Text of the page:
In today’s labour market, employees change jobs more frequently than in prior decades. This rise in employee mobility has increased opportunities for employers to provide references for former employees. As a recent case demonstrates, employers may confront not only claims of tortious interference and defamation for providing negative or false references to a prospective employer but also potential negligent misrepresentation claims.
The danger in misrepresentation of facts to employer
In this case, the employee was hired into an unspecified management position for her former employer. Shortly thereafter, her former employer sent a company-wide e-mail introducing her as the vice president of daily operations. After working for her former employer for over a year, a new company hired the employee as a customer service manager.
The employee initially received positive reviews at her new company. However, the company’s owner soon became dissatisfied with the employee’s performance and decided to verify the employee’s work experience with her former employer.
When the owner called the employee’s former employer, he did not request to speak with the human resources department or a corporate officer. Instead, he called the customer service department directly and on more than one occasion.
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Each time the owner called, he asked what the employee’s role was at her prior company. Every person the owner spoke with, including the customer service manager, stated that the employee was a customer service representative and had not been a supervisor or a vice president. Consequently, the owner fired the employee for misrepresenting her work experience. The employee then sued her former employer for negligent misrepresentation, defamation and tortious interference.
Although the lower court dismissed the employee’s claims, on appeal, the Court found that the employee had presented sufficient evidence to proceed on her claim of negligent misrepresentation.
Negligent misrepresentation occurs when a party negligently provides false information, causing economic loss to an individual. The employee claimed that her former employer negligently represented her position with the company, resulting in her termination from her new company.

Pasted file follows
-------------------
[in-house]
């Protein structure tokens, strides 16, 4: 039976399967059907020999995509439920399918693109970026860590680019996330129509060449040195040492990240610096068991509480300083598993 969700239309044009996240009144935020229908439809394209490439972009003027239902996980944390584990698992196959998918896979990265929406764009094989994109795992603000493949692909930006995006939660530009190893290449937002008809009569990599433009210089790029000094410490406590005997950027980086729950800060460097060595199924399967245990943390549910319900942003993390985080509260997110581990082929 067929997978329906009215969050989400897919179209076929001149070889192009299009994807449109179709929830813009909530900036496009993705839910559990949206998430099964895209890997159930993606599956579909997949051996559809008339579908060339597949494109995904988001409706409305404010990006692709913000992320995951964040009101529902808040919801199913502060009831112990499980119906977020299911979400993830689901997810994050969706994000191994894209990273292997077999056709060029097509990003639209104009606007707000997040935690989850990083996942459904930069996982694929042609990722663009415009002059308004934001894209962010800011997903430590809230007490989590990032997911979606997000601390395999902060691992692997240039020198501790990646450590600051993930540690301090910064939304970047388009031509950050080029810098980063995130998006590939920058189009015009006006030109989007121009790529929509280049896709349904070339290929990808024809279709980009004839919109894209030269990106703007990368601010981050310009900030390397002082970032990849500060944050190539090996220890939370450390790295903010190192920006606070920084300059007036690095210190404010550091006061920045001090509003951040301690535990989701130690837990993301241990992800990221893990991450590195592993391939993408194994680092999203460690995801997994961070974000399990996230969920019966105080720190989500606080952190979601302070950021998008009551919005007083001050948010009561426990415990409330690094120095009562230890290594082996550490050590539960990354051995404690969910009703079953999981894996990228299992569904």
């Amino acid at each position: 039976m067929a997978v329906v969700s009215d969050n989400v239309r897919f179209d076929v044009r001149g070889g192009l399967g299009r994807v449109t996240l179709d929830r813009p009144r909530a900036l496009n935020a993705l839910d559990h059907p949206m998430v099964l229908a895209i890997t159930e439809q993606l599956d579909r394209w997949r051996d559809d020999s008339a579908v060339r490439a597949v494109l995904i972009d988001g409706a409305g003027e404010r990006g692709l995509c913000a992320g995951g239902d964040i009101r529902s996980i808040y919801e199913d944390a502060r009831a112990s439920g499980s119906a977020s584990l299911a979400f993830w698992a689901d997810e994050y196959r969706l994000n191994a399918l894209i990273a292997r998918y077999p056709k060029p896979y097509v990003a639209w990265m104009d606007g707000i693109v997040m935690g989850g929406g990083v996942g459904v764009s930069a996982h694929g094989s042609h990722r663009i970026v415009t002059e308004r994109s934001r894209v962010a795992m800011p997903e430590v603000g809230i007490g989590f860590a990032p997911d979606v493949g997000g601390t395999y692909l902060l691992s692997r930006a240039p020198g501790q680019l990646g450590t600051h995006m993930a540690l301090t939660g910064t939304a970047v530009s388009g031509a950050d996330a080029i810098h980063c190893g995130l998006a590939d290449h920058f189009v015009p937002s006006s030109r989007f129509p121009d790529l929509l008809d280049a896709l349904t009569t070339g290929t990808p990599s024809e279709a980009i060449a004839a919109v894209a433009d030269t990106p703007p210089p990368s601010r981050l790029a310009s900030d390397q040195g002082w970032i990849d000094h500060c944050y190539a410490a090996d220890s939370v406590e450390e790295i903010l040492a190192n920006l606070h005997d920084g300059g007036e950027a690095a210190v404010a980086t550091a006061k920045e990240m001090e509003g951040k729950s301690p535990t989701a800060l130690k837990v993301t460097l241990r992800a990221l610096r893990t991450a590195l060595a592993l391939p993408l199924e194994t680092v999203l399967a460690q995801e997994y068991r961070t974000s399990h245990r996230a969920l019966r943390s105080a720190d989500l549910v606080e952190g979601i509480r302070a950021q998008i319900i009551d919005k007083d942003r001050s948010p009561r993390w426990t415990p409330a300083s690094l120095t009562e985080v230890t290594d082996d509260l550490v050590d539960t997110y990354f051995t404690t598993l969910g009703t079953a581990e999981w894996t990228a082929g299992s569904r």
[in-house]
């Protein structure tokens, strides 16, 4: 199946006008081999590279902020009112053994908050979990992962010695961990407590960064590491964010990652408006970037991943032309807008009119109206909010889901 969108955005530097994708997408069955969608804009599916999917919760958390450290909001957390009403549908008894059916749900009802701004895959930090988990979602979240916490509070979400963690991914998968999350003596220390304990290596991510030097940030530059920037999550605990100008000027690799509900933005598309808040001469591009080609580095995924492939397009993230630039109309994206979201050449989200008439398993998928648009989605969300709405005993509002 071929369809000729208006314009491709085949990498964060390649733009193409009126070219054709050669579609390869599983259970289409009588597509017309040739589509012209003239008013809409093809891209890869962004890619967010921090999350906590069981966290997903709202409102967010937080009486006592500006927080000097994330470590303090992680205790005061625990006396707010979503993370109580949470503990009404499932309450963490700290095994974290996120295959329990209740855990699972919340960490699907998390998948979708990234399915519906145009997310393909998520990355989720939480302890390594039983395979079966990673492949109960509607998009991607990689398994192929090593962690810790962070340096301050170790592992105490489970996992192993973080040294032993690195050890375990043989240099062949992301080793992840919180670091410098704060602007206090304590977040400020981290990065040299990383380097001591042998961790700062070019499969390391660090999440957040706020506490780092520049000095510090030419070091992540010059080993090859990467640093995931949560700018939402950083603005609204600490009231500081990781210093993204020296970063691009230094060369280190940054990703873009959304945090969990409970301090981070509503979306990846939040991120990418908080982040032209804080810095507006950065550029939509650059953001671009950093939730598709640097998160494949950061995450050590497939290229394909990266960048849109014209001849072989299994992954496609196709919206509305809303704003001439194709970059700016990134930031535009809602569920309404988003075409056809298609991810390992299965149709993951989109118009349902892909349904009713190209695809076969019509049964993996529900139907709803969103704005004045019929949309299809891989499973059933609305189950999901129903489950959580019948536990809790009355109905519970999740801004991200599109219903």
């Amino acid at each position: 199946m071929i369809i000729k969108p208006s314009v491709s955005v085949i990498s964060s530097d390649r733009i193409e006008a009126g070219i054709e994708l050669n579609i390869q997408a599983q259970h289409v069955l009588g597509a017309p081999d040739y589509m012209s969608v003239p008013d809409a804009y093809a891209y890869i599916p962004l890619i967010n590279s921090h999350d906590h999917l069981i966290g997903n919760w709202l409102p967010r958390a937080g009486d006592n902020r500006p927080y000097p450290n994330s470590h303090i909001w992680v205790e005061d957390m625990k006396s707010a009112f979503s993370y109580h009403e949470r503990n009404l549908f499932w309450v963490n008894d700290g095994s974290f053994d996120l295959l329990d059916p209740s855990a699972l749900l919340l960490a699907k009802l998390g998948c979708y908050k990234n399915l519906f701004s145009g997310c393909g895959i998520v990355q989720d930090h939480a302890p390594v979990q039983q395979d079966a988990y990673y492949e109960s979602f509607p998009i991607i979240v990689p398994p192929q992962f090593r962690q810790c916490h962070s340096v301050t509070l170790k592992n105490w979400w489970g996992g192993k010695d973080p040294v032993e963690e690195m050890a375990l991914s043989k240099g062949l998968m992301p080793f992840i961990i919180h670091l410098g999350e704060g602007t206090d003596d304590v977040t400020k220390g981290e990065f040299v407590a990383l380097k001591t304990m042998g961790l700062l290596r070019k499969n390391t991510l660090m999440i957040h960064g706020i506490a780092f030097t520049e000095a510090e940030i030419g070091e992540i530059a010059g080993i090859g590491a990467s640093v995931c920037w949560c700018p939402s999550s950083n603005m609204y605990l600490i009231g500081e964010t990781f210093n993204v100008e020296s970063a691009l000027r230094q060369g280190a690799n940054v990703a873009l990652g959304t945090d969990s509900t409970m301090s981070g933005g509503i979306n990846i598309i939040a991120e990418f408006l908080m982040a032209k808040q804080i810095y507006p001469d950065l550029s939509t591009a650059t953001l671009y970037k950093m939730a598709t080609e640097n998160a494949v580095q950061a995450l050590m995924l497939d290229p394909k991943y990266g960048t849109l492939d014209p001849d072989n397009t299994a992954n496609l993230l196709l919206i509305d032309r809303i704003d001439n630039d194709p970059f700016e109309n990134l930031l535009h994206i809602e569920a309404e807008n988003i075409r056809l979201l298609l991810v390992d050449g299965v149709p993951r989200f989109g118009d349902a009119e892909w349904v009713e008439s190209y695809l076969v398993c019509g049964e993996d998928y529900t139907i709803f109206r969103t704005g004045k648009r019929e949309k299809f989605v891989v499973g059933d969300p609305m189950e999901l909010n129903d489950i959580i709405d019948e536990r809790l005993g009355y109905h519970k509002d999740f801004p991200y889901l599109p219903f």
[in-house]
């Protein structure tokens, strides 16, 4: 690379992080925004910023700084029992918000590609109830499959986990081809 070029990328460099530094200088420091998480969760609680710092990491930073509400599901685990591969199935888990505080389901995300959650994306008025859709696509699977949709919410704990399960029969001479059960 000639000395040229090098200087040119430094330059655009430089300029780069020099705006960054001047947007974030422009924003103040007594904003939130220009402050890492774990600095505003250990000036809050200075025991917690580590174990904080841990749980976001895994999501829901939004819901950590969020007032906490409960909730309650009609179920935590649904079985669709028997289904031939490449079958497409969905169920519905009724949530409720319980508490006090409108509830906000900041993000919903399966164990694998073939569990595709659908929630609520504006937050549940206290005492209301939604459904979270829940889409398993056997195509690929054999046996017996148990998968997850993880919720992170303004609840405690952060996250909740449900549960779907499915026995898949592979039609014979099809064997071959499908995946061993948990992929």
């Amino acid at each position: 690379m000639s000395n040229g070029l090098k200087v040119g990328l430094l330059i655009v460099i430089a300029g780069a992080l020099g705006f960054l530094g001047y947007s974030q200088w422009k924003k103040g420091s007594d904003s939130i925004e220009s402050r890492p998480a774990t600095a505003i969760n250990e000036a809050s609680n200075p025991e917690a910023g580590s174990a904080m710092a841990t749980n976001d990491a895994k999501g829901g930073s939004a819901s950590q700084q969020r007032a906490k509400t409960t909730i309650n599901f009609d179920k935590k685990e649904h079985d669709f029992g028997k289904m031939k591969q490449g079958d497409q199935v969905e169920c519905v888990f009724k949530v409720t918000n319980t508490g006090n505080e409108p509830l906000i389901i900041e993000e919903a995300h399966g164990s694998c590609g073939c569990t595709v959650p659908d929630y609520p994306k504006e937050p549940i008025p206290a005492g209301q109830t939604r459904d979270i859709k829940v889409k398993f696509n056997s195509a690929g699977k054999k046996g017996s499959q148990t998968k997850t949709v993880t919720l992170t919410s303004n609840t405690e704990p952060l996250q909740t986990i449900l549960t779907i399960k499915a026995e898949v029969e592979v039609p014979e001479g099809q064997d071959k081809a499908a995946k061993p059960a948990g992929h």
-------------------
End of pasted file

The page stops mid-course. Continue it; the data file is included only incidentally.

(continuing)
The Court found that the employee was entitled to receive a determination as to whether her former employer and co-workers knew, or should have known, her correct title. The Court further noted that an employer that voluntarily responds to a request for a reference might be held liable for negligent misrepresentation if the employer provides misleading or misrepresentation of facts to the employer.
This case illustrates a very important lesson for employers – know who will provide references and what information that individual will relay to the employee’s perspective, or current, employer. Employers should develop a policy for handling requests for references. While employers may wish to provide detailed references for former employees, they should adopt the policy of providing neutral references for former employees that reveal only titles and rates of pay.
Employers should also ensure that the individuals responding to reference requests are prepared to handle accurately such requests. Every employer should designate one official or department, such as the director of human resources, to provide references. All calls for references should be directed to this designated reference provider.
For example, the customer service department, in this case, should have directed the owner’s calls to the Human Resources Department. The Human Resources Department then would have retained total control over what information was released to the owner. This centralized system would have drastically reduced the risk of releasing false or misleading information in response to the owner’s reference requests.
Finally, employers should effectively communicate their reference policies to all employees. A strong, well-known reference policy will best shield employers from potential legal liability for providing references.